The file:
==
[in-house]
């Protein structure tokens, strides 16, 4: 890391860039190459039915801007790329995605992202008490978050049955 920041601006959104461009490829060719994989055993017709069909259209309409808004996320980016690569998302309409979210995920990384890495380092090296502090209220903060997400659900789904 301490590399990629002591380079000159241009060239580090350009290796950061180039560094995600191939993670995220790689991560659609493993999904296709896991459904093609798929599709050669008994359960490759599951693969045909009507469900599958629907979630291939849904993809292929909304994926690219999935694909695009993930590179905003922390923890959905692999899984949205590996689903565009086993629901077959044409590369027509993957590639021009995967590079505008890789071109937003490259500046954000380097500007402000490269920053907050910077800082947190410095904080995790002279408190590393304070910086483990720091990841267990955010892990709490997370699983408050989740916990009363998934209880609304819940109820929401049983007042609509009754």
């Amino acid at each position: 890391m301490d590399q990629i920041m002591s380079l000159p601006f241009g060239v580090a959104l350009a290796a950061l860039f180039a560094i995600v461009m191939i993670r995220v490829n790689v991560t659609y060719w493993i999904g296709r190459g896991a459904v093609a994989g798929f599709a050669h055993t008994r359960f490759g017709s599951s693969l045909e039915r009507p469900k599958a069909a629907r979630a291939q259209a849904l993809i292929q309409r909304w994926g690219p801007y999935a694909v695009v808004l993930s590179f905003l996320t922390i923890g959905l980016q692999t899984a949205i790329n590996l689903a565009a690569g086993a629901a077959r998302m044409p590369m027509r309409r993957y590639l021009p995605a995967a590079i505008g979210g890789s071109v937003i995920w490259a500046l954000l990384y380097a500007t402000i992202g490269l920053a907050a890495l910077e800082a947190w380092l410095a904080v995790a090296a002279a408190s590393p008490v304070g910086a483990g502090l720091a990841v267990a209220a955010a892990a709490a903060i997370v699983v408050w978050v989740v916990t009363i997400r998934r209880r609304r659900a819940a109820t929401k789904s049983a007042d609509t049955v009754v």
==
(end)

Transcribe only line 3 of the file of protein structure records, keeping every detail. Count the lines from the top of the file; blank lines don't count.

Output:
């Amino acid at each position: 890391m301490d590399q990629i920041m002591s380079l000159p601006f241009g060239v580090a959104l350009a290796a950061l860039f180039a560094i995600v461009m191939i993670r995220v490829n790689v991560t659609y060719w493993i999904g296709r190459g896991a459904v093609a994989g798929f599709a050669h055993t008994r359960f490759g017709s599951s693969l045909e039915r009507p469900k599958a069909a629907r979630a291939q259209a849904l993809i292929q309409r909304w994926g690219p801007y999935a694909v695009v808004l993930s590179f905003l996320t922390i923890g959905l980016q692999t899984a949205i790329n590996l689903a565009a690569g086993a629901a077959r998302m044409p590369m027509r309409r993957y590639l021009p995605a995967a590079i505008g979210g890789s071109v937003i995920w490259a500046l954000l990384y380097a500007t402000i992202g490269l920053a907050a890495l910077e800082a947190w380092l410095a904080v995790a090296a002279a408190s590393p008490v304070g910086a483990g502090l720091a990841v267990a209220a955010a892990a709490a903060i997370v699983v408050w978050v989740v916990t009363i997400r998934r209880r609304r659900a819940a109820t929401k789904s049983a007042d609509t049955v009754v």